Archive - News Article
November 26th, 2014
The Wapakoneta City Schools Board of Education honored two local women for their dedication to the district’s academic and athletic endeavors at a regular board meeting Tuesday night.
Marsha Lotridge and Tammy Arel were presented with the Wapakoneta City Schools Service Recognition Award by Superintendent Keith Horner, who said the district was lucky to have their support.
Wapakoneta resident Patricia Beale has seen it all when it comes to receiving money scams. She has received a scam over the phone, through email and even through the mail.
Oh, and she receives scams where she works too.
BOTKINS — The discussion over the implementation of new fire department guidelines continued during Tuesday night’s Botkins Village Council meeting.
It was discovered that the standard operating guidelines, or SOGs have not been updated since 1982. The new SOGs would replace a 30-year-old operating procedure guide, council member Lance Symonds said.
Four local students were recognized by the Wapakoneta VFW Monday evening for their efforts in a national essay contest.
Wapakoneta High School sophomore Emma Walker won first place in the “Voice of Democracy” contest, an audio-essay competition where high school students write and record a speech tailored around a specific theme.
WAYNESFIELD — Plans to give the Village of Waynesfield natural gas has taken another step closer to reality as a date with the gas company to see what it has to offer residents was disclosed during Monday’s Waynesfield Village Council meeting.
Mayor Mike Ridenour said the gas company the village is in contact with, which was not named, is having a presentation on Monday, Dec. 15, at Waynesfield-Goshen High School in front of council and village residents.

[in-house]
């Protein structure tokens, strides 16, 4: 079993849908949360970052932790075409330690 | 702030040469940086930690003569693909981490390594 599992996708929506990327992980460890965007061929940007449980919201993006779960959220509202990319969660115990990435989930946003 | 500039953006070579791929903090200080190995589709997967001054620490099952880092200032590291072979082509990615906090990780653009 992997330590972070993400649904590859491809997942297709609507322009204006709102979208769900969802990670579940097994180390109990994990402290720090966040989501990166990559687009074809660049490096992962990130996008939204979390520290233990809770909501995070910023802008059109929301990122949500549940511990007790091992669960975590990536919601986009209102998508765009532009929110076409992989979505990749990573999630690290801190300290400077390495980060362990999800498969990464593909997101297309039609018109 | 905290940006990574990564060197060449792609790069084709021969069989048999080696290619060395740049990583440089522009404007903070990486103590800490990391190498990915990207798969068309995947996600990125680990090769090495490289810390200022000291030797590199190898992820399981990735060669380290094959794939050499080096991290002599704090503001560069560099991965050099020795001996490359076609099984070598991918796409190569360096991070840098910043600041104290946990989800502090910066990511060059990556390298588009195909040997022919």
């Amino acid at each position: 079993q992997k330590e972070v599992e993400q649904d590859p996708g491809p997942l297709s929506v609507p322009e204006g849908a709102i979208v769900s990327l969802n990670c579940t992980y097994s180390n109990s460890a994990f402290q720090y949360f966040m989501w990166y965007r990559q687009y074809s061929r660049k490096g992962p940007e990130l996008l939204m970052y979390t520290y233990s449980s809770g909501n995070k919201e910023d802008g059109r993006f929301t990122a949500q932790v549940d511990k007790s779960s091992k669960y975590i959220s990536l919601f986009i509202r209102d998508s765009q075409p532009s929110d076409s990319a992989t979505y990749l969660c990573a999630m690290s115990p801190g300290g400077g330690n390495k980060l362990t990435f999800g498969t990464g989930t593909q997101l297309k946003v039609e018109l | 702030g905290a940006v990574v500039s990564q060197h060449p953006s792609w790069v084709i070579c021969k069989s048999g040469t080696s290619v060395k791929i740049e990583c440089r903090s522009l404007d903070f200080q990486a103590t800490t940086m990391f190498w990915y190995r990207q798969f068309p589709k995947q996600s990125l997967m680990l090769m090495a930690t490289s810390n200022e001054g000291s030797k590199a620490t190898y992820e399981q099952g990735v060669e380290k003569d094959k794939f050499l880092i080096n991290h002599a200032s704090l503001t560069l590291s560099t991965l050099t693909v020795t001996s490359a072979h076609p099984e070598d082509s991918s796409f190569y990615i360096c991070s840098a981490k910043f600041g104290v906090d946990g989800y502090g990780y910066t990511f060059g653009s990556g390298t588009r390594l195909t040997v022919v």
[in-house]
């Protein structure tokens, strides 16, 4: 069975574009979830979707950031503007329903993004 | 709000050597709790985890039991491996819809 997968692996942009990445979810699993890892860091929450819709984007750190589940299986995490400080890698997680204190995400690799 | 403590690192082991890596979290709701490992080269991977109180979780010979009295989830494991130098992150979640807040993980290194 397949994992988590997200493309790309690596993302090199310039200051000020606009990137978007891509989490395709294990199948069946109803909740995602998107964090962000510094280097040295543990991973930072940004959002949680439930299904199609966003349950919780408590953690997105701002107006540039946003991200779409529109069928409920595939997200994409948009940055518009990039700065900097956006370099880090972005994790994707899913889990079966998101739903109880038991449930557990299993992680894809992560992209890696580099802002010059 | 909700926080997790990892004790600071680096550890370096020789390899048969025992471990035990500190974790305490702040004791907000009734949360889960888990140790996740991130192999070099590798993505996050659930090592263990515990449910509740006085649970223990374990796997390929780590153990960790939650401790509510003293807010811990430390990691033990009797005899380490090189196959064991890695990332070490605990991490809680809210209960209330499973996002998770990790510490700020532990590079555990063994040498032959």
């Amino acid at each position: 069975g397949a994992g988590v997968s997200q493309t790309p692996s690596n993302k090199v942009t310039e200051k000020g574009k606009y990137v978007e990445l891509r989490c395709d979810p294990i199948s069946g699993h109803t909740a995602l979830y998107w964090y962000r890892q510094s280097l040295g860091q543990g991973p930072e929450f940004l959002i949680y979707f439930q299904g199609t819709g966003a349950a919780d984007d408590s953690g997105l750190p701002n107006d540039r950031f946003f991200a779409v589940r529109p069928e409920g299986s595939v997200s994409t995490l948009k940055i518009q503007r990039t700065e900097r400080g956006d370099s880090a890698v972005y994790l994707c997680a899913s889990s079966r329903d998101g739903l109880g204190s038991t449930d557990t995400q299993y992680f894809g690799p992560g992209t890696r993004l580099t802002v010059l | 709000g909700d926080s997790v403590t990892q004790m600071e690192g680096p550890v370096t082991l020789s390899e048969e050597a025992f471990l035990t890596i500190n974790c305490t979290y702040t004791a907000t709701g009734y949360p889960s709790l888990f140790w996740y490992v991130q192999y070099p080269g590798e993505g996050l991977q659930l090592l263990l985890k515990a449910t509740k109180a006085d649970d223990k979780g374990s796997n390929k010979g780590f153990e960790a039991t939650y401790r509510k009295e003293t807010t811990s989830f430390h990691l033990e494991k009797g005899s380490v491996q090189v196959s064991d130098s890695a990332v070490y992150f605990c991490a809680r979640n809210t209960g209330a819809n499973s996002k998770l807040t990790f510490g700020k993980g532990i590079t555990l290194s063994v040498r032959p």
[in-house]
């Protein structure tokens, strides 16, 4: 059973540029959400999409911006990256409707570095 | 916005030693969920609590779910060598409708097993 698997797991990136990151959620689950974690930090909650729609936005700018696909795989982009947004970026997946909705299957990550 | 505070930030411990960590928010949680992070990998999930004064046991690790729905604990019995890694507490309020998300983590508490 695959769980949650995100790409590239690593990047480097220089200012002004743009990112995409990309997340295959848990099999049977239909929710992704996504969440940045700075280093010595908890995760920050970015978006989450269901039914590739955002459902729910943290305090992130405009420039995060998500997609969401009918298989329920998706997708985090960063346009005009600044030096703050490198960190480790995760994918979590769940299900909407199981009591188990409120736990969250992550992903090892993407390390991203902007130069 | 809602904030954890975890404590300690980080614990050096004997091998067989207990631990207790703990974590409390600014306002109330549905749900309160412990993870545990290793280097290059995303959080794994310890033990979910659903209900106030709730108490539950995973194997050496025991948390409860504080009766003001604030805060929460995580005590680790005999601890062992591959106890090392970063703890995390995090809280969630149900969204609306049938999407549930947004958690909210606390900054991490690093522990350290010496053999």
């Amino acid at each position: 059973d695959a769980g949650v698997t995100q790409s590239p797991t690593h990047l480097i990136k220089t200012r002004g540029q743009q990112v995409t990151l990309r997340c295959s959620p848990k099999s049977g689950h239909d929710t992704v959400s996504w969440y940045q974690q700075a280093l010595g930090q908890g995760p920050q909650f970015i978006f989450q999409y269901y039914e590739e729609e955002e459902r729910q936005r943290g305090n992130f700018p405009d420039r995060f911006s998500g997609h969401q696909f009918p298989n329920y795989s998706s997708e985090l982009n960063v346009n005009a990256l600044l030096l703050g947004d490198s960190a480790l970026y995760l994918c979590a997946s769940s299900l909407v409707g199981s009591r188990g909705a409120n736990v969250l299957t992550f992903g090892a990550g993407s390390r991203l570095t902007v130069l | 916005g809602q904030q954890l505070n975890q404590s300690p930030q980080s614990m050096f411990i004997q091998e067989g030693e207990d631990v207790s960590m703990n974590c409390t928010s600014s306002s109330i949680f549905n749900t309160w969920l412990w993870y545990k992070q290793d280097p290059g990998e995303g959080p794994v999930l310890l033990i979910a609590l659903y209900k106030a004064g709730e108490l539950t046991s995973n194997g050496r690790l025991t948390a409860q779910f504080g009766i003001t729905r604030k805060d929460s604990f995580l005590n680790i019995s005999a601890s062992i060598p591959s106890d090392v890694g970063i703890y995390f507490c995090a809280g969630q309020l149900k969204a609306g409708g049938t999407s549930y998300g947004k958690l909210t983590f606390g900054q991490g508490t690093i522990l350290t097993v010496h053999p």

This year, 11 Wapakoneta High School students earned spots in the Ohio Music Education Association’s District 3 honors band and jazz band.
Auditions were held on Nov. 15 at Van Wert High School. High school students from an eight-county area in west central Ohio competed for spots in the organization’s jazz band, honors band and choir. Each instrument had its own judge.
Black Friday — which has stretched into Thanksgiving Day — is a day of customers quickly finishing their Thanksgiving meal and enduring the cold and brisk conditions to be the first in line outside of stores such as Walmart, Kohl’s and Kmart.
Customers will do anything to get a great deal for loved ones, or themselves, for the holidays such as an Xbox One game console, a 60-inch HD television or sales on expensive clothing.
November is National Hospice Month and Community Health Professionals wants to get the word out about hospice care while hoping to deviate from a label associated with it for quite some time.
The common idea regarding someone going into hospice care is as soon as a patient is admitted, that person is going to pass away soon.
It’s not a matter of if a person will pass in hospice care, but when.
In a recent meeting with the county commissioners, Auglaize County Emergency Management Agency Director Troy Anderson proposed a budget for 2015 that will be nearly 15 percent lower than his current budget.
Next year’s budget shrunk mainly because of a 92 percent decrease in the EMA’s equipment line item, which went from $25,000 in 2014 to a proposed $2,000 in 2015.
Joyce Murphy has lived a long life. From a wife of more than 40 years with a family business, to a woman who was admitted to hospice care and now resides at Wapakoneta Manor.
The common consensus when someone is admitted to hospice care is a person is going to pass away in a matter of months, maybe days or weeks, but not for Murphy, who was in hospice care for five months. She is the exception.